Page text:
16. The Host (2006, Joon-ho Bong)
In the old days, monster movies were different: all you needed was a man in a suit, maybe just puppets and basic small characters made out of spare parts for a monster movie. They were cheep, cheesy, dated yet enjoyable: a marriage of B-movie style filmmaking and good fashioned entertainment. However modern monster movies have raised the bar considerably, The Host being one of them. Although its heavily political, not too subtitle and meaningful commentary on the US’s presence in South Korea is obvious, it also gives stark meaning to a film that is at times rather frightening, other times very emotional and engaging. The family unit comes under attack in this movie, and their only response is to hide at first and then attack and fight back, refusing to give up any hope of staying together as a group. Its that extra dynamic that makes The Host a first rate horror movie, a monster film with heart and soul that drew me in and stayed with me endlessly.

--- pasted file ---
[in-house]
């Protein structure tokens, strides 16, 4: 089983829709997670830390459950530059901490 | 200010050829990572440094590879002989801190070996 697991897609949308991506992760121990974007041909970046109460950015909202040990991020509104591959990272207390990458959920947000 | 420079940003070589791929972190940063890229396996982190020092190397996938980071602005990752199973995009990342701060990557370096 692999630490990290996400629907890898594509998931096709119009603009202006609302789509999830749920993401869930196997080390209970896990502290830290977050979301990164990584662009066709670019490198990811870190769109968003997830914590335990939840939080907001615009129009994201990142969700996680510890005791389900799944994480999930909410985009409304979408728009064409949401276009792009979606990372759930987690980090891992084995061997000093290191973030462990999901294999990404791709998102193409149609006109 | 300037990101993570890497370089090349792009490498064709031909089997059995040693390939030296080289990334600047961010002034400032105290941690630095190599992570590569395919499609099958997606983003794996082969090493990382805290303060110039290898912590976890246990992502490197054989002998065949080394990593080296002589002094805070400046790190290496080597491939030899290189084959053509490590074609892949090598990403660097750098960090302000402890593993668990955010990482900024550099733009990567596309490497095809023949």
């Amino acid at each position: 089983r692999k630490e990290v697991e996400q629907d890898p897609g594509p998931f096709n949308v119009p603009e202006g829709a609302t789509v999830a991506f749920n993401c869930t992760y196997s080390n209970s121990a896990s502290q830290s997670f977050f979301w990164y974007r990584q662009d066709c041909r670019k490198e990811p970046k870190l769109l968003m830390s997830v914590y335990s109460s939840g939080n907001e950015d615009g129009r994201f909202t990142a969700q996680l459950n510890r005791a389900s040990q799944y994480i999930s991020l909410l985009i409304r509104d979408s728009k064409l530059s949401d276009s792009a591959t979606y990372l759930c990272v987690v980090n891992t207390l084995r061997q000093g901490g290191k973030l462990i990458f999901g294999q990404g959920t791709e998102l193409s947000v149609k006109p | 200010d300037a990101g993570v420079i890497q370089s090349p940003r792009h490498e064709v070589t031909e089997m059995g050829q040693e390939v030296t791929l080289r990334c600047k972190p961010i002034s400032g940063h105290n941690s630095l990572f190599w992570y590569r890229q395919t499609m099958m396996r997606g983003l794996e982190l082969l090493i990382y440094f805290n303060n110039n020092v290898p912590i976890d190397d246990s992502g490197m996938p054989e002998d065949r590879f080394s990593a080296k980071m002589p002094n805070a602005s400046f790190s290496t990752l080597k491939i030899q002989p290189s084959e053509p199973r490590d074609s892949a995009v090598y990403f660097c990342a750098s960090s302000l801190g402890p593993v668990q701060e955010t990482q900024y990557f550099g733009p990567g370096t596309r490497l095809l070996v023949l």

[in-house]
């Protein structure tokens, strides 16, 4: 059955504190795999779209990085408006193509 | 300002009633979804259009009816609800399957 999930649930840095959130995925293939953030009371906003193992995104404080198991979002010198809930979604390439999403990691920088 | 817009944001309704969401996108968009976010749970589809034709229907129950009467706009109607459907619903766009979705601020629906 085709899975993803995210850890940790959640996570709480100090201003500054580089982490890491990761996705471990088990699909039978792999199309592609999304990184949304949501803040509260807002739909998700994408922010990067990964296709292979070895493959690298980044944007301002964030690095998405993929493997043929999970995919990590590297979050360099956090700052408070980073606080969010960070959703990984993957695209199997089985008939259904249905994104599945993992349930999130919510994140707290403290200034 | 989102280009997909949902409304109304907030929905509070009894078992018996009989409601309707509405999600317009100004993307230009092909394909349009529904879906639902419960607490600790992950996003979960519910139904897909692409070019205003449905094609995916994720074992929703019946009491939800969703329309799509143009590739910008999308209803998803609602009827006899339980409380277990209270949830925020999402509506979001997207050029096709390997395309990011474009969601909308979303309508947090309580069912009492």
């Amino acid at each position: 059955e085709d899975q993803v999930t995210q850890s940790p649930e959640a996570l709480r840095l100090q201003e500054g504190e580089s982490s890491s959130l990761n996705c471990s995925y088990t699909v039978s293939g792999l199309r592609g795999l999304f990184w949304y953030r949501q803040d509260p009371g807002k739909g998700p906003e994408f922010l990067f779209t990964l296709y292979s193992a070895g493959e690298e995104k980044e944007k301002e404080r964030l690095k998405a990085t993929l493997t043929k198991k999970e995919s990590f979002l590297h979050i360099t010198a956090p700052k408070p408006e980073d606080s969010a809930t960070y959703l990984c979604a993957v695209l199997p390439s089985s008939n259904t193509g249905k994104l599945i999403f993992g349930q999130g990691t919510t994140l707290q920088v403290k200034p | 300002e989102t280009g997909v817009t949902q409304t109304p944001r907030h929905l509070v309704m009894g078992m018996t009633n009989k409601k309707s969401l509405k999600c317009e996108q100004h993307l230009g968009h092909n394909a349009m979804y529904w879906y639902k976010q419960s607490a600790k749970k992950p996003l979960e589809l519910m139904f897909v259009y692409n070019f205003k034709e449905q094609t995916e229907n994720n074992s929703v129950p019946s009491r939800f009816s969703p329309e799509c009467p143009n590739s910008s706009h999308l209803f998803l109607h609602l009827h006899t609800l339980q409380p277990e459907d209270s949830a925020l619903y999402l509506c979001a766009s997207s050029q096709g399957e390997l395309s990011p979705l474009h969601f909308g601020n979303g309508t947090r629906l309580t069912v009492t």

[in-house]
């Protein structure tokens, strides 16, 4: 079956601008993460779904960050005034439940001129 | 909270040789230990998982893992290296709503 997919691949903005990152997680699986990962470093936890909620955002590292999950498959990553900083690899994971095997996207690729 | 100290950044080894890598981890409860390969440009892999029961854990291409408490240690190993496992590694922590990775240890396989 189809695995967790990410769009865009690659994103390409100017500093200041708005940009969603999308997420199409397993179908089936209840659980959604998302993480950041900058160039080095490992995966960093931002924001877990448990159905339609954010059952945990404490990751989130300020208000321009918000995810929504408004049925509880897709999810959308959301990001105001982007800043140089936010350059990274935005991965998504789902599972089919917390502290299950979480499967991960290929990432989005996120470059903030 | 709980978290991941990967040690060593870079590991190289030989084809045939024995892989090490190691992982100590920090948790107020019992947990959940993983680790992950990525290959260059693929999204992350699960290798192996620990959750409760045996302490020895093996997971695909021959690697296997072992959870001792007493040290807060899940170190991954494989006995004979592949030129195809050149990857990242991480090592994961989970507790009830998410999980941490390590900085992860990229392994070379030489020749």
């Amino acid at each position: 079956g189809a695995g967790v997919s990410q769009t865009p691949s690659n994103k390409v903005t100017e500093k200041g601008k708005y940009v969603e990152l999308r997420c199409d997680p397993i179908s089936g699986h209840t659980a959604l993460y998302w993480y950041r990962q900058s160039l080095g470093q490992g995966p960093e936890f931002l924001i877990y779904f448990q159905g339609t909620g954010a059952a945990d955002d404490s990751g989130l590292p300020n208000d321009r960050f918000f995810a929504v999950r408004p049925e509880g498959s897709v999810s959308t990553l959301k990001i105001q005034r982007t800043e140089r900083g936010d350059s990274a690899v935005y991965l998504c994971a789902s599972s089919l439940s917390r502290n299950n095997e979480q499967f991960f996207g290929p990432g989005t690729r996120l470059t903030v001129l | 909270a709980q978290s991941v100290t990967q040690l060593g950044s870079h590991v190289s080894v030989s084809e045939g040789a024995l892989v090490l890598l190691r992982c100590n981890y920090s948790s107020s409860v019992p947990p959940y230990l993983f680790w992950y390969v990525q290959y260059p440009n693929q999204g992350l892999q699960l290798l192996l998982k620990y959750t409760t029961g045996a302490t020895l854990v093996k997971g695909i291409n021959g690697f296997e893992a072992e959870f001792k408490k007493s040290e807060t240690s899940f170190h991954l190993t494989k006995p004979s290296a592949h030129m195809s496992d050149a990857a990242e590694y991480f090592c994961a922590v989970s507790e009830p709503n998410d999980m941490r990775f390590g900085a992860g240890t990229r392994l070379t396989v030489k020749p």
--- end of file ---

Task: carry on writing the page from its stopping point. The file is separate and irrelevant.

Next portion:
Sure the monster is CGI, but its also rather freaky, especially with its first attack on humans, a scene that takes place in daylight so that you can witness the beast in all of its raw fury. A risky gamble sure since the monster could have been taken as silly, yet this creature feature’s animal is born of environmental violations committed by scientists who failed to realize the ramifications of their actions. One scene has an American scientist arrogantly ordering a Korean scientist to commit awful violations that echo throughout the movie, especially since the monster results in quarantines that tear people apart. The Host despite its flaws and limitations is still a monster movie with purpose, an element that has been featured in so many of the good films of its kind the sub-genre and also in horror movies in general.